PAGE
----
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March 5, 2004

Eolas Patent Rejected ?!? [9:21 pm]

Feds reject Eolas browser patent

The U.S. Patent and Trademark Office has invalidated a claim to Web browser technology central to a case against Microsoft, a move that could spare the software giant from paying more than half a billion dollars in damages, according to documents obtained on Friday.

The patent agency’s preliminary decision, if upheld, also means that Microsoft will not be required to make changes to its Internet Explorer Web browser that would have crippled the program’s ability to work with mini-programs that work over the Internet, such as the QuickTime and Flash media players.

I look forward to reading the decision — earlier Eolas postings

Update: Slashdot story - Feds Reject Eolas Browser Plug-In Patent

Further update: No US patent for the patently obvious, with links.

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Century City [6:21 pm]

I keep seeing the ads for Century City — lawyering in 2030.

The opportunities are obvious, but I fear what lowest common denominator TV will do to the concept - Futurama meets LA Law? Or something more subtle? I, like others, will be watching to see what comes.

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Want A Headache? Read This [5:40 pm]

eWeek’s latest SCO coverage purports to include a debate between a pro-SCO and an anti-SCO perspective. If you want a headache, read Rob Enderle’s pro-SCO perspective. Essentially, his argument is that IBM is such a conservative company that their lawyers would have made sure to cover the firm’s liabilities, even if those liabilities were only speculative. Since IBM didn’t do that, and since SCO has complained, IBM must have released the code in error and IBM is now fighting with everything it has, as well as colluding with other firms and setting pseudo-independents like Groklaw, in order to make sure it wins. (Yes, they are mentioned as being a part of this conspiracy!)

Of course, the alternative explanation would be that SCO is grasping at straws and is sufficiently unprincipled as to use barratry as a mechanism for survival.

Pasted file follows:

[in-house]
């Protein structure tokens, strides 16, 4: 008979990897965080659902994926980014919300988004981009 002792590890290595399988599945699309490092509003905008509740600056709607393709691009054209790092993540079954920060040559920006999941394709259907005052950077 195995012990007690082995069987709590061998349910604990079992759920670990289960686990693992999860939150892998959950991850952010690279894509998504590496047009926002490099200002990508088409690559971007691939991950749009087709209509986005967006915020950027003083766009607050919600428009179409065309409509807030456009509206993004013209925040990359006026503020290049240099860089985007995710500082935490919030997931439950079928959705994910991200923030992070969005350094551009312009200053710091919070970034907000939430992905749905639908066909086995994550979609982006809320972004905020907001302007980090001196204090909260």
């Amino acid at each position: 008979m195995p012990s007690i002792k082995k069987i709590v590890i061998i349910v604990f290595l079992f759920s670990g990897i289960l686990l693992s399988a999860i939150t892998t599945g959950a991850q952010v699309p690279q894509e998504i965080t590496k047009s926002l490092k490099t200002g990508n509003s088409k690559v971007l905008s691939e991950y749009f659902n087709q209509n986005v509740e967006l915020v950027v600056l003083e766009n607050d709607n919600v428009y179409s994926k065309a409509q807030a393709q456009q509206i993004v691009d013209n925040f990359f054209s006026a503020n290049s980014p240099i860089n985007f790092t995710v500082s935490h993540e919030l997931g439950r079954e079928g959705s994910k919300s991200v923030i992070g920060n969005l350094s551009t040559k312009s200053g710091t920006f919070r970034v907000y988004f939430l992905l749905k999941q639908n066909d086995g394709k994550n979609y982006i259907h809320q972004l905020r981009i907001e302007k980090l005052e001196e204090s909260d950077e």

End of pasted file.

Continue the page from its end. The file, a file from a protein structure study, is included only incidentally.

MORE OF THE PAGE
From my years of OS/2 use, I have a certain perspective on both IBM and Rob Enderle. My experience suggests that IBM would not be fighting this if they really thought there were in the wrong, while Enderle’s argument depends upon the integrity of someone who argues that the SCO violates the Constitution.

I know what my gut tells me … it’ll be interesting to see what the courts decide. In the interim, I’m going to hunt through the Logical Fallacies page to see how many Mr. Enderle’s article qualifies for. So far, I would suggest Argument from Ignorance, Prejudicial Language, and Fallacy of Exclusion

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Strange Harmonic Convergence [4:53 pm]

This is a bit of MIT arcana that I expect only some of you will get, but it is something that I did not know that gave me pause today: Unit of measurement elected head of standards board [Via Everything Burns]

Oliver Smoot is one of the quintessential pieces of MIT folklore: in 1962 as a pledge of Lambda Chi Alpha Mr. Smoot was flipped over 365 times to measure the Harvard bridge while his fraternity brothers marked off important milestones along the way. Smoot was deemed a unit of measurement, and the Harvard bridge listed at 364.4 Smoots plus an ear.

[...] Cut to 42 years later. Oliver P. Smoot is now chairman of the American National Standards Institute (ANSI). He is being forced to step down because he has just accepted the position of president of the International Standards Organization.

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Insight Into The Content Industry Hopes [4:29 pm]

Jupiter analyst David Card’s weblog entry Waiting on Janus…and Rethinking Royalties says some terribly interesting things: